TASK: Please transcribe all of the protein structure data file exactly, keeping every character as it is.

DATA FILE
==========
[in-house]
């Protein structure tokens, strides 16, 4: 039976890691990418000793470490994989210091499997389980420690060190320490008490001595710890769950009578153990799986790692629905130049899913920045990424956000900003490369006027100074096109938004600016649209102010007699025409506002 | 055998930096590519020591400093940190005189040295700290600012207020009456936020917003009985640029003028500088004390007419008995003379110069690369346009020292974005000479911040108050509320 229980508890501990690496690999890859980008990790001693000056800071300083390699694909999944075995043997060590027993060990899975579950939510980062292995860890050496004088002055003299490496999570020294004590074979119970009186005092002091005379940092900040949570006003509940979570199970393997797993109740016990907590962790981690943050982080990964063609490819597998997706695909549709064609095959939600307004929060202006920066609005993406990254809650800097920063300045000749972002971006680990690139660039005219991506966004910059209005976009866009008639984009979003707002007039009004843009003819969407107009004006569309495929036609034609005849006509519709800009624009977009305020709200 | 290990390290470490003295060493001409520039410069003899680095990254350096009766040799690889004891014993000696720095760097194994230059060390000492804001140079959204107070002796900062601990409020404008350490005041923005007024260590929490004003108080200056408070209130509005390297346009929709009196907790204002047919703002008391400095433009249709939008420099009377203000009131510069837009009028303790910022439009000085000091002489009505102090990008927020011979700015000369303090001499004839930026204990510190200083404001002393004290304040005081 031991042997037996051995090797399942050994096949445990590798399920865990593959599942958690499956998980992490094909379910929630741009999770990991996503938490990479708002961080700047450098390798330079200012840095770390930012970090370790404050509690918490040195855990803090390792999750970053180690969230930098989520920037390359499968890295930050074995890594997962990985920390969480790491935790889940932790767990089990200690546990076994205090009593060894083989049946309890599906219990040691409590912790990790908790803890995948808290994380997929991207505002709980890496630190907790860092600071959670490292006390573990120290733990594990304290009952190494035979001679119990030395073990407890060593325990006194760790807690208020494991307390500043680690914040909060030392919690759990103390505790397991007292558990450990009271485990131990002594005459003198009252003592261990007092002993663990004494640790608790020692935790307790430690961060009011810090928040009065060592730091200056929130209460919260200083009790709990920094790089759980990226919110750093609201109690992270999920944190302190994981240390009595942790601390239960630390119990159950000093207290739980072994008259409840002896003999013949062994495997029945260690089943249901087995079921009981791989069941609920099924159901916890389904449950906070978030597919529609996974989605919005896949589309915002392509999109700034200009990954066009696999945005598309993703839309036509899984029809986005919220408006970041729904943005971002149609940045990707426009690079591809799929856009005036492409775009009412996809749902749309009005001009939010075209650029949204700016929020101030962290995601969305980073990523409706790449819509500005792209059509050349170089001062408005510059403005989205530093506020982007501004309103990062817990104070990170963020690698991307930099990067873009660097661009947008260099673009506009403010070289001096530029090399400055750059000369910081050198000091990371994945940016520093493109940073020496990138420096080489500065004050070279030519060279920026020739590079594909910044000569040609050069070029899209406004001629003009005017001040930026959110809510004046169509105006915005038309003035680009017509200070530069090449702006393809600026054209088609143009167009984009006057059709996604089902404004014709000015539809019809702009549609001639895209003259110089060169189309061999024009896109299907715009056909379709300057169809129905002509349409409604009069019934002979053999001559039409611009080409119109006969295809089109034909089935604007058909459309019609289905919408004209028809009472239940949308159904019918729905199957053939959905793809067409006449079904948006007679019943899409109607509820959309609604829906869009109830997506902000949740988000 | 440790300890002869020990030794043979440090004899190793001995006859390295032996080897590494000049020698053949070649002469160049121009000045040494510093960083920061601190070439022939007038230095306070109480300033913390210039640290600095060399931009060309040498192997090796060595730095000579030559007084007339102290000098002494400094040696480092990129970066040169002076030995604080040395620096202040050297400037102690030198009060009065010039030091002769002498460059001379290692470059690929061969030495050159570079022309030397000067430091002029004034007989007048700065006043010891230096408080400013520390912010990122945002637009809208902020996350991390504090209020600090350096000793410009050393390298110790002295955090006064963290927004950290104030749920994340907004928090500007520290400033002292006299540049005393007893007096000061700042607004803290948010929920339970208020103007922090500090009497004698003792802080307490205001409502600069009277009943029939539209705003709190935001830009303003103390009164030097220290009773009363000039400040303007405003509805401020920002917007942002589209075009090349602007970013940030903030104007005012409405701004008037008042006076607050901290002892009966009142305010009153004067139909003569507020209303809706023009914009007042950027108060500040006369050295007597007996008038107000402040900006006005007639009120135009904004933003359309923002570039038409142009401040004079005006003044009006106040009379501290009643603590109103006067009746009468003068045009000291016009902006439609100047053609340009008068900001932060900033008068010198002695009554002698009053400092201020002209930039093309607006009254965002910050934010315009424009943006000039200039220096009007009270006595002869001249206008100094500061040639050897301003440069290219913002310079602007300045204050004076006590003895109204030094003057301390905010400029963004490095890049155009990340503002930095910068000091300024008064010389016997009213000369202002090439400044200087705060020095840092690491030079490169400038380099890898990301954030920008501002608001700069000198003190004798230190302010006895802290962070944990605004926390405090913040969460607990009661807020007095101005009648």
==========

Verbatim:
[in-house]
């Protein structure tokens, strides 16, 4: 039976890691990418000793470490994989210091499997389980420690060190320490008490001595710890769950009578153990799986790692629905130049899913920045990424956000900003490369006027100074096109938004600016649209102010007699025409506002 | 055998930096590519020591400093940190005189040295700290600012207020009456936020917003009985640029003028500088004390007419008995003379110069690369346009020292974005000479911040108050509320 229980508890501990690496690999890859980008990790001693000056800071300083390699694909999944075995043997060590027993060990899975579950939510980062292995860890050496004088002055003299490496999570020294004590074979119970009186005092002091005379940092900040949570006003509940979570199970393997797993109740016990907590962790981690943050982080990964063609490819597998997706695909549709064609095959939600307004929060202006920066609005993406990254809650800097920063300045000749972002971006680990690139660039005219991506966004910059209005976009866009008639984009979003707002007039009004843009003819969407107009004006569309495929036609034609005849006509519709800009624009977009305020709200 | 290990390290470490003295060493001409520039410069003899680095990254350096009766040799690889004891014993000696720095760097194994230059060390000492804001140079959204107070002796900062601990409020404008350490005041923005007024260590929490004003108080200056408070209130509005390297346009929709009196907790204002047919703002008391400095433009249709939008420099009377203000009131510069837009009028303790910022439009000085000091002489009505102090990008927020011979700015000369303090001499004839930026204990510190200083404001002393004290304040005081 031991042997037996051995090797399942050994096949445990590798399920865990593959599942958690499956998980992490094909379910929630741009999770990991996503938490990479708002961080700047450098390798330079200012840095770390930012970090370790404050509690918490040195855990803090390792999750970053180690969230930098989520920037390359499968890295930050074995890594997962990985920390969480790491935790889940932790767990089990200690546990076994205090009593060894083989049946309890599906219990040691409590912790990790908790803890995948808290994380997929991207505002709980890496630190907790860092600071959670490292006390573990120290733990594990304290009952190494035979001679119990030395073990407890060593325990006194760790807690208020494991307390500043680690914040909060030392919690759990103390505790397991007292558990450990009271485990131990002594005459003198009252003592261990007092002993663990004494640790608790020692935790307790430690961060009011810090928040009065060592730091200056929130209460919260200083009790709990920094790089759980990226919110750093609201109690992270999920944190302190994981240390009595942790601390239960630390119990159950000093207290739980072994008259409840002896003999013949062994495997029945260690089943249901087995079921009981791989069941609920099924159901916890389904449950906070978030597919529609996974989605919005896949589309915002392509999109700034200009990954066009696999945005598309993703839309036509899984029809986005919220408006970041729904943005971002149609940045990707426009690079591809799929856009005036492409775009009412996809749902749309009005001009939010075209650029949204700016929020101030962290995601969305980073990523409706790449819509500005792209059509050349170089001062408005510059403005989205530093506020982007501004309103990062817990104070990170963020690698991307930099990067873009660097661009947008260099673009506009403010070289001096530029090399400055750059000369910081050198000091990371994945940016520093493109940073020496990138420096080489500065004050070279030519060279920026020739590079594909910044000569040609050069070029899209406004001629003009005017001040930026959110809510004046169509105006915005038309003035680009017509200070530069090449702006393809600026054209088609143009167009984009006057059709996604089902404004014709000015539809019809702009549609001639895209003259110089060169189309061999024009896109299907715009056909379709300057169809129905002509349409409604009069019934002979053999001559039409611009080409119109006969295809089109034909089935604007058909459309019609289905919408004209028809009472239940949308159904019918729905199957053939959905793809067409006449079904948006007679019943899409109607509820959309609604829906869009109830997506902000949740988000 | 440790300890002869020990030794043979440090004899190793001995006859390295032996080897590494000049020698053949070649002469160049121009000045040494510093960083920061601190070439022939007038230095306070109480300033913390210039640290600095060399931009060309040498192997090796060595730095000579030559007084007339102290000098002494400094040696480092990129970066040169002076030995604080040395620096202040050297400037102690030198009060009065010039030091002769002498460059001379290692470059690929061969030495050159570079022309030397000067430091002029004034007989007048700065006043010891230096408080400013520390912010990122945002637009809208902020996350991390504090209020600090350096000793410009050393390298110790002295955090006064963290927004950290104030749920994340907004928090500007520290400033002292006299540049005393007893007096000061700042607004803290948010929920339970208020103007922090500090009497004698003792802080307490205001409502600069009277009943029939539209705003709190935001830009303003103390009164030097220290009773009363000039400040303007405003509805401020920002917007942002589209075009090349602007970013940030903030104007005012409405701004008037008042006076607050901290002892009966009142305010009153004067139909003569507020209303809706023009914009007042950027108060500040006369050295007597007996008038107000402040900006006005007639009120135009904004933003359309923002570039038409142009401040004079005006003044009006106040009379501290009643603590109103006067009746009468003068045009000291016009902006439609100047053609340009008068900001932060900033008068010198002695009554002698009053400092201020002209930039093309607006009254965002910050934010315009424009943006000039200039220096009007009270006595002869001249206008100094500061040639050897301003440069290219913002310079602007300045204050004076006590003895109204030094003057301390905010400029963004490095890049155009990340503002930095910068000091300024008064010389016997009213000369202002090439400044200087705060020095840092690491030079490169400038380099890898990301954030920008501002608001700069000198003190004798230190302010006895802290962070944990605004926390405090913040969460607990009661807020007095101005009648």